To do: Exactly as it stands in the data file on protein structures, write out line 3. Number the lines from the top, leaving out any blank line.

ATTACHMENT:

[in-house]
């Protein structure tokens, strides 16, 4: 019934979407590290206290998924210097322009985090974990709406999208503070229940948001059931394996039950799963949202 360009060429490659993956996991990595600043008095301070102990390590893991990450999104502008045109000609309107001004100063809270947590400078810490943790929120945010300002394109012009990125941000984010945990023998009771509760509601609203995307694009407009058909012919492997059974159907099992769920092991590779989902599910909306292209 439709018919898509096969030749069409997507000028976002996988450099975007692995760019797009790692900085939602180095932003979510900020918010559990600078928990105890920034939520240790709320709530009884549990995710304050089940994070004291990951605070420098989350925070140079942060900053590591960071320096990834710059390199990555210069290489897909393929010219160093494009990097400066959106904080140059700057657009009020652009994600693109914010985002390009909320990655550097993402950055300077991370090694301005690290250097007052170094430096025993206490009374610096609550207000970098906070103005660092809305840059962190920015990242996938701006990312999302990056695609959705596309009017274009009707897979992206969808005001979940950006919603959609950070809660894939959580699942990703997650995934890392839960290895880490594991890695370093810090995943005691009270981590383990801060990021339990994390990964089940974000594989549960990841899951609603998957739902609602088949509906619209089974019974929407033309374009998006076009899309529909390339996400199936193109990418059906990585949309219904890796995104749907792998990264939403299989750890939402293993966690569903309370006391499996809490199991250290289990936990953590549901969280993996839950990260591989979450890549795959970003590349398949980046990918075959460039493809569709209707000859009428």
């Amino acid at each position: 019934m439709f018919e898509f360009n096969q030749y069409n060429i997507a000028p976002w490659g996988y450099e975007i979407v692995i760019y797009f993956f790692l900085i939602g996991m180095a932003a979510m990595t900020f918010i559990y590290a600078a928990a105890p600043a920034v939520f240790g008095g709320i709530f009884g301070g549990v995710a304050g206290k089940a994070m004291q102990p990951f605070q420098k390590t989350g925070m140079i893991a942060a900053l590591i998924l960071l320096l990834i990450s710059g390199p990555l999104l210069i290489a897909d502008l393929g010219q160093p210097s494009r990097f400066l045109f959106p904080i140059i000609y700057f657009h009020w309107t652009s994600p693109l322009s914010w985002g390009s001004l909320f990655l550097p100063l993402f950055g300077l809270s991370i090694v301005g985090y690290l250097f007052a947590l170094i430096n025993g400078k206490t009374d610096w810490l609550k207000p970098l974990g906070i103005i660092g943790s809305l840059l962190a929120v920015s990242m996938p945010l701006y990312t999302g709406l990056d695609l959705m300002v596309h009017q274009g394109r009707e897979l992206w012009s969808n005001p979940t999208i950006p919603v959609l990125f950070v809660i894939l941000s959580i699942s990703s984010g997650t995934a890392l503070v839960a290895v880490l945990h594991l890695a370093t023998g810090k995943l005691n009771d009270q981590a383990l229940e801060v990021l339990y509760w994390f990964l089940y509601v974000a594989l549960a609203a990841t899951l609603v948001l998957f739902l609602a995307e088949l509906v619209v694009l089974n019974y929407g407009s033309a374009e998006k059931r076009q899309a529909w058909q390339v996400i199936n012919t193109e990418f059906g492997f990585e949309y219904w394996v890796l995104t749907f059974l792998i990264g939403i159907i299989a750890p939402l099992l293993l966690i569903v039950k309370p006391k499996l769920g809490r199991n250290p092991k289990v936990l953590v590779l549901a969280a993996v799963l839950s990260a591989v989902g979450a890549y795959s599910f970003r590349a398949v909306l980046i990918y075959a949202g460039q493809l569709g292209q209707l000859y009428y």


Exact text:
């Amino acid at each position: 019934m439709f018919e898509f360009n096969q030749y069409n060429i997507a000028p976002w490659g996988y450099e975007i979407v692995i760019y797009f993956f790692l900085i939602g996991m180095a932003a979510m990595t900020f918010i559990y590290a600078a928990a105890p600043a920034v939520f240790g008095g709320i709530f009884g301070g549990v995710a304050g206290k089940a994070m004291q102990p990951f605070q420098k390590t989350g925070m140079i893991a942060a900053l590591i998924l960071l320096l990834i990450s710059g390199p990555l999104l210069i290489a897909d502008l393929g010219q160093p210097s494009r990097f400066l045109f959106p904080i140059i000609y700057f657009h009020w309107t652009s994600p693109l322009s914010w985002g390009s001004l909320f990655l550097p100063l993402f950055g300077l809270s991370i090694v301005g985090y690290l250097f007052a947590l170094i430096n025993g400078k206490t009374d610096w810490l609550k207000p970098l974990g906070i103005i660092g943790s809305l840059l962190a929120v920015s990242m996938p945010l701006y990312t999302g709406l990056d695609l959705m300002v596309h009017q274009g394109r009707e897979l992206w012009s969808n005001p979940t999208i950006p919603v959609l990125f950070v809660i894939l941000s959580i699942s990703s984010g997650t995934a890392l503070v839960a290895v880490l945990h594991l890695a370093t023998g810090k995943l005691n009771d009270q981590a383990l229940e801060v990021l339990y509760w994390f990964l089940y509601v974000a594989l549960a609203a990841t899951l609603v948001l998957f739902l609602a995307e088949l509906v619209v694009l089974n019974y929407g407009s033309a374009e998006k059931r076009q899309a529909w058909q390339v996400i199936n012919t193109e990418f059906g492997f990585e949309y219904w394996v890796l995104t749907f059974l792998i990264g939403i159907i299989a750890p939402l099992l293993l966690i569903v039950k309370p006391k499996l769920g809490r199991n250290p092991k289990v936990l953590v590779l549901a969280a993996v799963l839950s990260a591989v989902g979450a890549y795959s599910f970003r590349a398949v909306l980046i990918y075959a949202g460039q493809l569709g292209q209707l000859y009428y």